ITNS Insider
Nov. 20, 2014

Message from ITNS Past-President Cindy Russell
ITNS
As past-president of the International Transplant Nurses Society (ITNS), I want to share some of ITNS's major accomplishments this year, which were driven by the strategic planning process that we initiated in 2011. Strategic planning is one of the primary responsibilities of the board of directors. This is a critical time in our society's development as a professional association, and the board feels very positive about the way we approached the strategic planning process and the outcomes it achieved. READ MOREMore

Support ITNS when you shop on Amazon!
ITNS
Remember ITNS when you do your holiday shopping! Amazon will donate 0.5 percent of the price of your eligible AmazonSmile purchases to the International Transplant Nurses Society whenever you shop on AmazonSmile. Select ITNS as your preferred charitable organization and shop on Amazon as you normally would! Thank you for your support!More

How are organs chosen for transplant?
BBC News
Two men have died after worm-infected kidneys were transplanted from an alcoholic donor. The case has raised questions about the checks in place during transplantation and why other hospitals seemingly rejected the organs. So how are organs chosen for transplant?More

New test gauges danger of rejection when children need organ transplants
Managed Care Magazine
By measuring the inflammatory marker CD154, Pleximmune promises to predict the risk of organ rejection in liver and small-bowel transplant procedures.More

Organ gap: More women donate and they pay for it
Women's eNews
We know about the wage gap and the gender gap of inequity in so many disciplines from journalism to STEM fields. But what about the organ donation gap? Sixty percent of living kidney donors in the U.S. are women. And 60 percent of patients with kidney failure are men. And so the majority of costs associated with donation — both physical and fiscal — are on women. Similarly, most living donors are women in many other countries such as Switzerland, China and India.More

Hand transplant recovery sheds new light on touch
Sci-Tech Today
Recovery of feeling can gradually improve for years after a hand transplant, suggests a small study that points to changes in the brain, not just the new hand, as a reason. Research presented at a meeting of the Society for Neuroscience sheds light on how the brain processes the sense of touch, and adapts when it goes awry. The work could offer clues to rehabilitation after stroke, brain injury, maybe one day even spinal cord injury.More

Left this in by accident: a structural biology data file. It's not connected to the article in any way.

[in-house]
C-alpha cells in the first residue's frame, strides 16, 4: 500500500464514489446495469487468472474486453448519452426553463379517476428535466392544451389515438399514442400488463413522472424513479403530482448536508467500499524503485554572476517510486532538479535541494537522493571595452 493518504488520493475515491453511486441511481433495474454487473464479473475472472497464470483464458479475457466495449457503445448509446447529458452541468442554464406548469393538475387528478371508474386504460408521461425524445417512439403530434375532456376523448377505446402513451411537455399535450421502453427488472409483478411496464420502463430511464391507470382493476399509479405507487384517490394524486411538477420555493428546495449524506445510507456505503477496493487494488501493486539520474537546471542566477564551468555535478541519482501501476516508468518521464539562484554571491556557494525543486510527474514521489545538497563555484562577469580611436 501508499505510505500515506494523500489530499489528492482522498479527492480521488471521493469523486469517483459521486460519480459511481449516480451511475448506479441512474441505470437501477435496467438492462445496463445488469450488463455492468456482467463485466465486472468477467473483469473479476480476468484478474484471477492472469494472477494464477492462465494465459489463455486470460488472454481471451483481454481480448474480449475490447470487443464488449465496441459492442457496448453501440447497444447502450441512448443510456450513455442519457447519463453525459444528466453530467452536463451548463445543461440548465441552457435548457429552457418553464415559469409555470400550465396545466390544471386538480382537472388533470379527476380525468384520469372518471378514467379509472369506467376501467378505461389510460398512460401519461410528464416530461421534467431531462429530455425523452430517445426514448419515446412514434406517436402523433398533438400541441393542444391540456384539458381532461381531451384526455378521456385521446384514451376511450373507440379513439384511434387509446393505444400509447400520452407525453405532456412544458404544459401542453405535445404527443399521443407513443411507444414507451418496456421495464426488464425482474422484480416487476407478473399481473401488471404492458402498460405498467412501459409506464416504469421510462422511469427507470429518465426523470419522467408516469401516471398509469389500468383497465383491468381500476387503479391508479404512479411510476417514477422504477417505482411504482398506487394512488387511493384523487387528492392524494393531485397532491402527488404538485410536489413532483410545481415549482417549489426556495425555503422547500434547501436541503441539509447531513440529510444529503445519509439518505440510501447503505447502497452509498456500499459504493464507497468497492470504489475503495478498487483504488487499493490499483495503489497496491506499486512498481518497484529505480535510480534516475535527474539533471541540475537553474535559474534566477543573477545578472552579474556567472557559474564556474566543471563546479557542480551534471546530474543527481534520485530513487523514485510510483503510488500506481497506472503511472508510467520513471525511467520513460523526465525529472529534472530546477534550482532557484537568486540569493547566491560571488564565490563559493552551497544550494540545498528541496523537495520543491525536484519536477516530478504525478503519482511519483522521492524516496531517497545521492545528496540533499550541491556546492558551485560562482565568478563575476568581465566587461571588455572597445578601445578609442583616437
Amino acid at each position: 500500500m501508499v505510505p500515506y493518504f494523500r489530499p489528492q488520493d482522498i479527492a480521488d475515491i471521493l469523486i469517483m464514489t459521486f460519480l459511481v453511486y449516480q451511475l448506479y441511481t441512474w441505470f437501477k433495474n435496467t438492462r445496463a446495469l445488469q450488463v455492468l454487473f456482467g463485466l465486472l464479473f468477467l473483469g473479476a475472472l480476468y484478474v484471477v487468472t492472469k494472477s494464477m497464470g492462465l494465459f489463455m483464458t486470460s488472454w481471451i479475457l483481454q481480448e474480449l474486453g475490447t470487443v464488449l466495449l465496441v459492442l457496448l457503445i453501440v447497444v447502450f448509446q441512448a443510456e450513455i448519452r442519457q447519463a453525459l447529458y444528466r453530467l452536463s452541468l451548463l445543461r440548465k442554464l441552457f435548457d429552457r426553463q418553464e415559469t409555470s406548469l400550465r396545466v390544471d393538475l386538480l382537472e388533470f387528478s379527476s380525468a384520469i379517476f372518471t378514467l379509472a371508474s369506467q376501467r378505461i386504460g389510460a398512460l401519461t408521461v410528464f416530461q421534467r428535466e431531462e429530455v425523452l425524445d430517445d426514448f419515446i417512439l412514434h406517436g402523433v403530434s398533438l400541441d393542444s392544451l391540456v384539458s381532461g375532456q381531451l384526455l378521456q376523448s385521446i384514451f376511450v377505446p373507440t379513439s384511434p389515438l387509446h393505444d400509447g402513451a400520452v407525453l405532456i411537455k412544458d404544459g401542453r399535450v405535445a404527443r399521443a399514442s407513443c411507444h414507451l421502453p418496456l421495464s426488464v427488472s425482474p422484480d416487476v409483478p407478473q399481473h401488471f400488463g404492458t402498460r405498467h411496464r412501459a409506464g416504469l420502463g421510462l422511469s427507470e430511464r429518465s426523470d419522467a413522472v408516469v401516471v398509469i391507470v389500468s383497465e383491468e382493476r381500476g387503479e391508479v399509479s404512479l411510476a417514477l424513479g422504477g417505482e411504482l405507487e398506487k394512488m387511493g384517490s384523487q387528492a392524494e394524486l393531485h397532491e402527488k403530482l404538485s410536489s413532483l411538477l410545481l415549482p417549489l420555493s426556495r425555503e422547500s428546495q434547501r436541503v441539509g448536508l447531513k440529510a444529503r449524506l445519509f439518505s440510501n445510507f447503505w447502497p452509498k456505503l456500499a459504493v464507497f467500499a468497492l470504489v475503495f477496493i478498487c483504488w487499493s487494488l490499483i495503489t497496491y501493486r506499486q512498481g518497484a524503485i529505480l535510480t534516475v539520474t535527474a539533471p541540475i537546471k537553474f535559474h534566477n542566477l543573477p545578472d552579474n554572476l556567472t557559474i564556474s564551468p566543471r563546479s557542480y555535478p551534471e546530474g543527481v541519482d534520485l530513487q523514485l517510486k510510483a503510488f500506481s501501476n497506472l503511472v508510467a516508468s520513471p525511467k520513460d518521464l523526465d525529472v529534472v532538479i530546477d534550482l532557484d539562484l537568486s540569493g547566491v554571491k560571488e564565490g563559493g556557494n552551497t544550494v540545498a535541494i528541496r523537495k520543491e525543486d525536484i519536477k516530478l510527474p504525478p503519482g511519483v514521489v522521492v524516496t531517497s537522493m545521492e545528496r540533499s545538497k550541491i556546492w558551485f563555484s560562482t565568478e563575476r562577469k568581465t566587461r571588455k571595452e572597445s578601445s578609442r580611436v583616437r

Face transplant case at Cleveland Clinic underscores importance of organ donation
The Plain Dealer
When the Cleveland Clinic placed one of its patients — a car accident victim who needed a near-total face transplant — on the national transplant wait list a few months ago, it reached out to Lifebanc for help. As it did when seeking a suitable donor for the near-total face transplant of Connie Culp in 2008, the Clinic provided the specific criteria that a potential donor needed to meet.More

A complete treatment of adult living donor liver transplantation: A review of surgical technique and current challenges to expand indication of patients
American Journal of Transplantation
The growing disparity between the number of liver transplant candidates and the supply of deceased donor organs has motivated the development of living donor liver transplantation. Over the last two decades, the operation has been markedly improved by innovations rendering modern results comparable with those of deceased donor liver transplantation. However, there remains room for further innovation, particularly in adult living donor liver transplantation.More

A need for RNs: Heading off the nursing shortage
By Dorothy L. Tengler
Despite the chatter about a nursing shortage, registered nurses are near the top of the list when it comes to employment growth, according to the U.S. Department of Labor. In the past decade, the average age of employed RNs has increased by nearly two years, from 42.7 years in 2000 to 44.6 years. Although nurses are choosing to continue working rather than retire, the United States will need to produce 1.1 million newly registered nurses by 2022 to fill jobs and replace those who finally do retire. More